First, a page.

(Bloomberg) -- A tiny production company named for Father Christmas is the latest beneficiary of a rally in Korean entertainment stocks, as investors scour Netflix Inc. hits for trading ideas following the success of ‘Squid Game’.

Seoul-based Studio Santa Claus Entertainment Co. surged by its 30% daily limit after its ‘My Name’ series ranked No. 4 among Netflix TV shows as of Sunday, just two days after its release, according to streaming ratings firm FlixPatrol. Squid Game, Netflix’s biggest series launch ever, remains the top-ranked show globally. 

Netflix estimates that ‘Squid Game,’ a Korean survival-game drama, will create almost $900 million in value, showing how much one megahit can generate in the streaming era. The series has helped propel the U.S. streaming giant’s shares to a record high as well as sparking rallies in a number of Korean entertainment names.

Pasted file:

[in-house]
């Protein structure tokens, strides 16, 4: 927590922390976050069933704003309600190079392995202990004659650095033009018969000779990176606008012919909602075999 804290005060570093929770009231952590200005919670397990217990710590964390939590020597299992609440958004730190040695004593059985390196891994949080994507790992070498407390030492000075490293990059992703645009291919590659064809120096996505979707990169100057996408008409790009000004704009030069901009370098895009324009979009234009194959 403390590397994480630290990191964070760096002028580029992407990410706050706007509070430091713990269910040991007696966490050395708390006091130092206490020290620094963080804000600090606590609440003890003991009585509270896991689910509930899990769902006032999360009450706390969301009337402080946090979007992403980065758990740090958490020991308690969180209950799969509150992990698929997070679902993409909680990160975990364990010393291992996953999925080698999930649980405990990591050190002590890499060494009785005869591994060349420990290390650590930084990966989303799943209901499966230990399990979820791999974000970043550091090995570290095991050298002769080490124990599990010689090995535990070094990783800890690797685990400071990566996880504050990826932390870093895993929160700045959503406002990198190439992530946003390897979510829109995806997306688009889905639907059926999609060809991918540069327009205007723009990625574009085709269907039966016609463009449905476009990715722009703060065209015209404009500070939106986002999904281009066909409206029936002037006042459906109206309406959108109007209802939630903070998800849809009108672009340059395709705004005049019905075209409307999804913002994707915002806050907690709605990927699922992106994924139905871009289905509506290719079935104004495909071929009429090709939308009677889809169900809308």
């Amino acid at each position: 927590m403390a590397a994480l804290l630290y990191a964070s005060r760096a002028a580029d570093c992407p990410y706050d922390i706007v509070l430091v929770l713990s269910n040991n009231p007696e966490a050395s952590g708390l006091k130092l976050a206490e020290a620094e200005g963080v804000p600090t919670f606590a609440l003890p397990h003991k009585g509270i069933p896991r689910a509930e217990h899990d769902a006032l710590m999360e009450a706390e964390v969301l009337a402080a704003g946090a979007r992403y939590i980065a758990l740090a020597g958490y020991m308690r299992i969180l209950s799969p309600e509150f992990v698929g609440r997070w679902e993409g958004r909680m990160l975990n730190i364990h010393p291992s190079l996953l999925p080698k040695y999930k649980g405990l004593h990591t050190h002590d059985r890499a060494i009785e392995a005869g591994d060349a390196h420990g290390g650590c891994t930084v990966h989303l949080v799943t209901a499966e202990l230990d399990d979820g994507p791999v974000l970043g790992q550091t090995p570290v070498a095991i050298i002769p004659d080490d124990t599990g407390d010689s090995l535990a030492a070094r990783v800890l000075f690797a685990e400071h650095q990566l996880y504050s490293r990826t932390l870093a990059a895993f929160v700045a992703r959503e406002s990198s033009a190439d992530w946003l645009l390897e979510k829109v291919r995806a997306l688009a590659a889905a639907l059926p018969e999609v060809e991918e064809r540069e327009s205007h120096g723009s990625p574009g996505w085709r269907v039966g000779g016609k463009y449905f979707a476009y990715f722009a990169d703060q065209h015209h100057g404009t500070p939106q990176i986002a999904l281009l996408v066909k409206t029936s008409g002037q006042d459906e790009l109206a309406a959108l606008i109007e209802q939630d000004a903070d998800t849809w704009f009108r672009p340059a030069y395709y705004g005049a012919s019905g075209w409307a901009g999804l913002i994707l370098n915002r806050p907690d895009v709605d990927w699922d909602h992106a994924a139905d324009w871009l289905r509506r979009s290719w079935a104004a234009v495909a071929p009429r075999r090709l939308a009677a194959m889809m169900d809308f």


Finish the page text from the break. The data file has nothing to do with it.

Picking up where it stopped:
‘My Name’ is an eight-episode crime thriller following a woman seeking to avenge her father’s murder. The show’s popularity helped drive Studio Santa Claus to a market value of about $135 million, with trading volume on Monday more than 25 times the three-month daily average.

Among other stocks riding the recent boom in Korean film and TV stocks, Astory Co., the firm behind the Netflix period zombie thriller series “Kingdom,” climbed as much as 15% Monday. Dexter Studios Co. and Jcontentree Corp. each jumped by more than 10%.

ShowBox Corp., whose predecessor had invested in ‘Squid Game’ producer Siren Pictures, and Studio Dragon Corp., whose ‘Hometown Cha-Cha-Cha’ series is currently ranked No. 7 on Netflix, each rose more than 4%.

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